it as a suicide, but she told them it is a homicide case until proven otherwise. It is not always considered to be such an issue that it is. It is not only the evidence that can put the wrong person away, but also the mindset of what happened at the scene of the crime. Every piece of evidence has a different way of being collected, come more difficult that others. Experts in that specific area can collect it. On average, a forensic expert needs on-site training for at least six months before being able collect and examine evidence on their own. Having said that, they will be responsible for properly collecting and storing evidence in a correct manor. They could also testify during the trial as an expert witness. Often times, their level of expertise is questioned when they are new to collecting evidence, but it does not make it any less credible.
DNA analysis has by far come the longest way in collecting of evidence. DNA improvements have helped the most with cold cases and wrongful convictions. Today, we have a more accurate way of processing DNA to get an accurate match. When DNA identification first started, it was mostly used to determine paternity tests, to see who the father of a child was. Now, the FBI uses a system called Combined DNA Index System, of CODIS. Typically. Convicted felons are required to give a sample of DNA when entering the system. This has helped drastically with cold cases because there could have been evidence obtained from a crime scene prior but had no lead of who committed the crime, but with this it could potentially link a previous crime with a current one. This can also help with proving that we were initially trying to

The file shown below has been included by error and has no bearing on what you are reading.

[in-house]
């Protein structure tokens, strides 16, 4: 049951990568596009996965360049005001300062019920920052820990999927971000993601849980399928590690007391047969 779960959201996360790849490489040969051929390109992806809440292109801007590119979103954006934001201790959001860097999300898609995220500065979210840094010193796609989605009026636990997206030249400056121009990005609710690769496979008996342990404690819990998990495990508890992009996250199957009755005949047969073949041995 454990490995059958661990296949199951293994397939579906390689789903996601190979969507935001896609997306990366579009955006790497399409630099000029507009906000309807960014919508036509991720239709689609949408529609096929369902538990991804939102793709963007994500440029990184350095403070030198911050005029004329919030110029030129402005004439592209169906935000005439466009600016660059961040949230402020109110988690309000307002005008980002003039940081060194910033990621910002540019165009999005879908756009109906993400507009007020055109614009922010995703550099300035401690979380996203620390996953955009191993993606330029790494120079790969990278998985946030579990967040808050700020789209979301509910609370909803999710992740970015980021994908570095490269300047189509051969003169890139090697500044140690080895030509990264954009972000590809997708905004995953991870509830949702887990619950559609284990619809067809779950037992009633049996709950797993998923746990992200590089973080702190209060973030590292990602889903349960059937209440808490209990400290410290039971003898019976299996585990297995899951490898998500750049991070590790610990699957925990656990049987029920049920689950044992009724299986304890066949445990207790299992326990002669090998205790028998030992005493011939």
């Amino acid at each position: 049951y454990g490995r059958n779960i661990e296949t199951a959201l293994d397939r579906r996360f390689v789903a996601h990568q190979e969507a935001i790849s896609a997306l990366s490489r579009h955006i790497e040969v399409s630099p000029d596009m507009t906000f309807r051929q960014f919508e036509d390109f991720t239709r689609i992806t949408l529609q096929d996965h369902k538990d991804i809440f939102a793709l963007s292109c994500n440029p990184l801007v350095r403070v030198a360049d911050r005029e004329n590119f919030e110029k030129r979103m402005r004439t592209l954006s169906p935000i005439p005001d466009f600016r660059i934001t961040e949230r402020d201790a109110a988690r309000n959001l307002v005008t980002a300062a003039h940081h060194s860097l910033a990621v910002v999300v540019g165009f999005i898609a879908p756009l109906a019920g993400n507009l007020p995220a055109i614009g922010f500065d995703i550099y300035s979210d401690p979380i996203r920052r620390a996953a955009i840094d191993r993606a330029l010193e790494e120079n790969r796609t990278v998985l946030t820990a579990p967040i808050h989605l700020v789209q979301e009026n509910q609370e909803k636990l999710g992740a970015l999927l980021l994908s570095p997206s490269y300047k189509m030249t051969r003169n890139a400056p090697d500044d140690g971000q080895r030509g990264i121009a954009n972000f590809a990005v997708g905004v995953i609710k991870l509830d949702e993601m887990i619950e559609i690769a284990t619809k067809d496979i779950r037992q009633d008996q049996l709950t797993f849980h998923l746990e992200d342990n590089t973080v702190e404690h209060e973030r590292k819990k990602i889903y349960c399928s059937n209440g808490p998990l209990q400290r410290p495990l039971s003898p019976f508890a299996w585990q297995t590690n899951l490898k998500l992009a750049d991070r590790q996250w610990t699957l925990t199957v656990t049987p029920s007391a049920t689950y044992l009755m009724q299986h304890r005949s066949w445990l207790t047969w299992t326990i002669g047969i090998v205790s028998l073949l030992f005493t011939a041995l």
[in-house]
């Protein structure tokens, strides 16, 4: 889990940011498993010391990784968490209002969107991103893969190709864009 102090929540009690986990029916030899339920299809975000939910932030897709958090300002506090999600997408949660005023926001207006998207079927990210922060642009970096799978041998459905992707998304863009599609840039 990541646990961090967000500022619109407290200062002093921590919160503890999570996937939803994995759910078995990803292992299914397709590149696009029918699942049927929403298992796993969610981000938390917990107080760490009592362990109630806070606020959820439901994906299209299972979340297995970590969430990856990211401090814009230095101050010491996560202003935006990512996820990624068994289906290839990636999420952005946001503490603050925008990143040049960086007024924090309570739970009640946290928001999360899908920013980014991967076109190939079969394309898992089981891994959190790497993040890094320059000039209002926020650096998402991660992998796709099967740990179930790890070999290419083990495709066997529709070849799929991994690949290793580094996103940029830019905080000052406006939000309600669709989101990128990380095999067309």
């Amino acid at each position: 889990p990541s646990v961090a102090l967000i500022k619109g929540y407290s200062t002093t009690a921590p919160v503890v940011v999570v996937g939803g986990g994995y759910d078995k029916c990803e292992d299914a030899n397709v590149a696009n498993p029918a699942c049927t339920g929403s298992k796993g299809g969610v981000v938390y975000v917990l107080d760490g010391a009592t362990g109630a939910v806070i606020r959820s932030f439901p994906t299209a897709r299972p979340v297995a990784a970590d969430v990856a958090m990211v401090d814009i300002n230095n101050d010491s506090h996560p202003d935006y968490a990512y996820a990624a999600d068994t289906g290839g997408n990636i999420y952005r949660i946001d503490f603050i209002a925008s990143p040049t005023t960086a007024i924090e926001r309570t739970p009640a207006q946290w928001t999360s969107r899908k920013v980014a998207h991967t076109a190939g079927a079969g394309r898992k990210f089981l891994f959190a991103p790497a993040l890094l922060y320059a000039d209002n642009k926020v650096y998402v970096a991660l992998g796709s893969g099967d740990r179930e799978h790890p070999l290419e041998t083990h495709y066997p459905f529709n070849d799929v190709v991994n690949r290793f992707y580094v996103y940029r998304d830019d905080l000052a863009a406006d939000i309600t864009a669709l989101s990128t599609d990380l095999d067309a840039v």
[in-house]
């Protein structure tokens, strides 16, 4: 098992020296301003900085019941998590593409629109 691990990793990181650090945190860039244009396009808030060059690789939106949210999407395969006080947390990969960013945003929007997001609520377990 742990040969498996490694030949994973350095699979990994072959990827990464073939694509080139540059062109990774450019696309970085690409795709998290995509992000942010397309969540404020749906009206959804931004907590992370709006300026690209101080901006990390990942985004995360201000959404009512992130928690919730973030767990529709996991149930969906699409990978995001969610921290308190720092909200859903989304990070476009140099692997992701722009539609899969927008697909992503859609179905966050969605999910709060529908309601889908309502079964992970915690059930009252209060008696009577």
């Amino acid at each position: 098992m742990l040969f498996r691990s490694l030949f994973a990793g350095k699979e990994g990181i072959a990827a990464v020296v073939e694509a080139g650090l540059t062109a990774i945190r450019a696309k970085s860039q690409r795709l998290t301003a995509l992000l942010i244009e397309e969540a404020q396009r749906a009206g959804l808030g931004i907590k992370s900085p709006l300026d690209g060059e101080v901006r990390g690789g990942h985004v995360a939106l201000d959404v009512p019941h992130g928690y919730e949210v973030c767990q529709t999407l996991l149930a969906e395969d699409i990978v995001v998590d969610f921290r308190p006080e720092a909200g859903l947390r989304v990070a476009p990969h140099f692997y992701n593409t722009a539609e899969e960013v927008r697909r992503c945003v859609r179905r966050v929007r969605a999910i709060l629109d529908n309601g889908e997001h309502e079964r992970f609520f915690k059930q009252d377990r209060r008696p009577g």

charge the wrong person for a crime they did not commit. Everyone has their individual DNA identification, but there is a catch. Identical twins have the same DNA, making it the only downside. DNA has a wide range of items. It entails blood, semen, hair, nails, skin that sheds
onto clothes or underneath fingernails, etc. Officers and investigators typically try to find any object that could be used during the crime. Such as, finding a mask that was used, they can test it for DNA to see if there was any sweat, hair or saliva left behind. They look for cigarette butts, to try to match the end that was used to a potential suspect. Examining the scene to see if there is any condom used if the crime was a rape case. Semen can be traced back to the criminal. Also, checking the bed to see if there was any semen, sweat, hair, or blood that was left. Often times, a key item to check is underneath the victims fingernails to try to identify and skin that may have gotten under there if there was a physical altercation. When any piece of DNA is collected, it is placed in a paper bag, not plastic. Plastic bags retain moisture, and this could potentially ruin the DNA that was collected. Collecting DNA is endless in different ways to do it and is only getting better.